July 1, 2014

"Follow Me"

Jesus met four men by the seashore and spoke just a very few words to them, but those words forever changed the course of their lives.

In Matthew 4:18-22 we read, “And Jesus, walking by the sea of Galilee, saw two brethren, Simon called Peter, and Andrew his brother, casting a net into the sea: for they were fishers. And he saith unto them, Follow me, and I will make you fishers of men. And they straightway left their nets, and followed him. And going on from thence, he saw other two brethren, James the son of Zebedee, and John his brother, in a ship with Zebedee their father, mending their nets; and he called them. And they immediately left the ship and their father, and followed him.”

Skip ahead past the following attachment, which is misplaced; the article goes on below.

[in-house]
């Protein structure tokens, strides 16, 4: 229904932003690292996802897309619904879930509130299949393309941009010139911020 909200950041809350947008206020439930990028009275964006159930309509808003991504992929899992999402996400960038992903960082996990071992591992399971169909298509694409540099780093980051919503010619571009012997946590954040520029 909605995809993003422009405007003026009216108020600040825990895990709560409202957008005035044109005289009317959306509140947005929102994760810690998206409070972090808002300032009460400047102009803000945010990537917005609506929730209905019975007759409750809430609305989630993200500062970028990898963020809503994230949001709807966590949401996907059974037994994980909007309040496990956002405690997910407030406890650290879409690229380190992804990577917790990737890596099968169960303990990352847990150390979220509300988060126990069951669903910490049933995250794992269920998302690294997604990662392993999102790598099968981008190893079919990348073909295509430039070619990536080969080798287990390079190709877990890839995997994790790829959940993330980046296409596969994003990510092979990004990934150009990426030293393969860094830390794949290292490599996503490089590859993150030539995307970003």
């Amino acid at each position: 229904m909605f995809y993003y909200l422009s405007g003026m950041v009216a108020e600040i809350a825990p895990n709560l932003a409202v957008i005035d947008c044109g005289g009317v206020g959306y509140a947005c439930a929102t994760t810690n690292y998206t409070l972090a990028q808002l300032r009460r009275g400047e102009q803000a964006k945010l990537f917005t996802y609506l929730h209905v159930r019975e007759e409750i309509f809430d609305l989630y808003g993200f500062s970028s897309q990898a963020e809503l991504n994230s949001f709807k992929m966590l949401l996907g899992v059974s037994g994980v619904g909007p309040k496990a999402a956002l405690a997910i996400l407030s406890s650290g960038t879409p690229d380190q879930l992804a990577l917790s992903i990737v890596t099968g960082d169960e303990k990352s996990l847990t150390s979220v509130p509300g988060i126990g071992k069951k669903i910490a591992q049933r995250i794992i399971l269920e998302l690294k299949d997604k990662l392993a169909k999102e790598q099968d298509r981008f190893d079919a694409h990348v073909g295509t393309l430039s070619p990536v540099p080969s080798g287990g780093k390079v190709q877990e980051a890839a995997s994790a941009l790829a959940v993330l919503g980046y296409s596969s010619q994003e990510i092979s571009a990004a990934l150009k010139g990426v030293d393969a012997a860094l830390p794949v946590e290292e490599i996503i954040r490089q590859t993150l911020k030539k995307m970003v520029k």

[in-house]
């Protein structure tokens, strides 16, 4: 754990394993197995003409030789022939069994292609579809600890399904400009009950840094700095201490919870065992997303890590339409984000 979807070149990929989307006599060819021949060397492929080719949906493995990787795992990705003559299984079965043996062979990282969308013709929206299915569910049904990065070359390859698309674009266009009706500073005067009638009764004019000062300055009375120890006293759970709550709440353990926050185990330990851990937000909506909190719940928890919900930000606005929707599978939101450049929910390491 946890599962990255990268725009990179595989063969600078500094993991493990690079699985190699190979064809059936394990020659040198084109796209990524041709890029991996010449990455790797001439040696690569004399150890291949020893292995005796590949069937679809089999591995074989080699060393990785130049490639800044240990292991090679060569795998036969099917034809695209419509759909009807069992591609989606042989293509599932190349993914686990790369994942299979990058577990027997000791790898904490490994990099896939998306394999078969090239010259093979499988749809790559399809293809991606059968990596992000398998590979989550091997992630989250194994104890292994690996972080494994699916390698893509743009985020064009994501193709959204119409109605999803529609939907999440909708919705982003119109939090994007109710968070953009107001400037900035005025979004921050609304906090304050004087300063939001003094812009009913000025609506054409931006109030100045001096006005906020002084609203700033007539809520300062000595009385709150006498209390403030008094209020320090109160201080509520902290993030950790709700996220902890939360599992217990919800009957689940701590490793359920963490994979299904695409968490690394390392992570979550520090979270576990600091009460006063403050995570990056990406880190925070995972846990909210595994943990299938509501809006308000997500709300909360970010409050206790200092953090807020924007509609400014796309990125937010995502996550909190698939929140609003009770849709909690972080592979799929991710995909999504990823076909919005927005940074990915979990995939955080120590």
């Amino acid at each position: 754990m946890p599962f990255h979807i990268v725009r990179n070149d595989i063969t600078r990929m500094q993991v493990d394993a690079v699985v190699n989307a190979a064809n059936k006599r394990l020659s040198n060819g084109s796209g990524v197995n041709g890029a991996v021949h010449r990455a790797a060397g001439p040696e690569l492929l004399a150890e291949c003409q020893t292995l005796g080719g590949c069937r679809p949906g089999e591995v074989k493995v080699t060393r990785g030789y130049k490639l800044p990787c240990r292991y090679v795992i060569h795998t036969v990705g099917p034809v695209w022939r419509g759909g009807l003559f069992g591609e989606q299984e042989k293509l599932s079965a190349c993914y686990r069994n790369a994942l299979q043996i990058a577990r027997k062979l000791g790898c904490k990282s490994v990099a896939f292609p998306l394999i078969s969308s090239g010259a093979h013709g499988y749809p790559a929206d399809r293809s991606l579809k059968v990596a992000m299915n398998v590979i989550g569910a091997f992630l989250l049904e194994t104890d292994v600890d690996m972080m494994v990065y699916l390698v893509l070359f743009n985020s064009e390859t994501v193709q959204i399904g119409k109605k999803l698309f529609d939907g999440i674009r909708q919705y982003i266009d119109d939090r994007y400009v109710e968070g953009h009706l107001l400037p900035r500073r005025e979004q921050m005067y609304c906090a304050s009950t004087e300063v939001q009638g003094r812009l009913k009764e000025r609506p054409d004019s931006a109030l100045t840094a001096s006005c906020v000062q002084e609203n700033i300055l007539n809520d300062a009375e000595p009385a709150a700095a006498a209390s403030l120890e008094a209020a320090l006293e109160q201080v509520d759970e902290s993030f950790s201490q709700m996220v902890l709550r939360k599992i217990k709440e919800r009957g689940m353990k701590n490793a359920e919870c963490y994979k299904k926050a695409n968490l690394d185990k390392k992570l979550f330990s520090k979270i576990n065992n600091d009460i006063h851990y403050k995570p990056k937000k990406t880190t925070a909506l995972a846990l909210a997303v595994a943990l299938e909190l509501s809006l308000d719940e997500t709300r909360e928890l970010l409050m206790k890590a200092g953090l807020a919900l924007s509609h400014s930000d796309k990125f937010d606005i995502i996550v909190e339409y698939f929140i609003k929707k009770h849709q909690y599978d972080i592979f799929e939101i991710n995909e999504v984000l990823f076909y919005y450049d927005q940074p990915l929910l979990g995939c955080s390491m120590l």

Jesus was at the beginning of His ministry, and this account describes His call of four men who would become His disciples and close associates during the remainder of His time on earth. As He walked along the shore of the Sea of Galilee that day and saw those fishermen, He knew that these were men He could use—men who would respond to His invitation. We do not read that He gave them a list of reasons why they should follow Him. He made no attempt to convince or persuade them by pleading, “Will you please follow Me? I need help!” He just said those simple words, “Follow Me, and I will make you fishers of men,” and kept on walking. But Scripture says that the men immediately left what they were doing and followed Him. Those four fishermen and the others who responded to His call detected something special in Jesus. They recognized the Spirit that was upon Him, and said, “I am going to follow this man.” For them, following Christ turned into the experience of a lifetime. They were never the same again.